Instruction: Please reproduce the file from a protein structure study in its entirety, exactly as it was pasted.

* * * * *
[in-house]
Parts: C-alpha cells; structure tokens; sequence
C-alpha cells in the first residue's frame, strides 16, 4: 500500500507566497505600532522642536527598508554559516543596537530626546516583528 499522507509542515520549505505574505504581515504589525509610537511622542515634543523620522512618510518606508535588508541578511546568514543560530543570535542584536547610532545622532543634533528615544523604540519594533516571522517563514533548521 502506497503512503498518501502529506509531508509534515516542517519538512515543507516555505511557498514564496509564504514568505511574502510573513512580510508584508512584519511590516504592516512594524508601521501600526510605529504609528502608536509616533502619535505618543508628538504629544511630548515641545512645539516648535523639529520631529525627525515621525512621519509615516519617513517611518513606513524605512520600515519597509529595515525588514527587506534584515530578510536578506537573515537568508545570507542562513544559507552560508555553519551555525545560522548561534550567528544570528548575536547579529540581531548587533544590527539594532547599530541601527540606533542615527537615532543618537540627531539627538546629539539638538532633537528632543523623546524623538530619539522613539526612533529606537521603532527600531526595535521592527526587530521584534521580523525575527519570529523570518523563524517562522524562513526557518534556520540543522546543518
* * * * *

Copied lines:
[in-house]
Parts: C-alpha cells; structure tokens; sequence
C-alpha cells in the first residue's frame, strides 16, 4: 500500500507566497505600532522642536527598508554559516543596537530626546516583528 499522507509542515520549505505574505504581515504589525509610537511622542515634543523620522512618510518606508535588508541578511546568514543560530543570535542584536547610532545622532543634533528615544523604540519594533516571522517563514533548521 502506497503512503498518501502529506509531508509534515516542517519538512515543507516555505511557498514564496509564504514568505511574502510573513512580510508584508512584519511590516504592516512594524508601521501600526510605529504609528502608536509616533502619535505618543508628538504629544511630548515641545512645539516648535523639529520631529525627525515621525512621519509615516519617513517611518513606513524605512520600515519597509529595515525588514527587506534584515530578510536578506537573515537568508545570507542562513544559507552560508555553519551555525545560522548561534550567528544570528548575536547579529540581531548587533544590527539594532547599530541601527540606533542615527537615532543618537540627531539627538546629539539638538532633537528632543523623546524623538530619539522613539526612533529606537521603532527600531526595535521592527526587530521584534521580523525575527519570529523570518523563524517562522524562513526557518534556520540543522546543518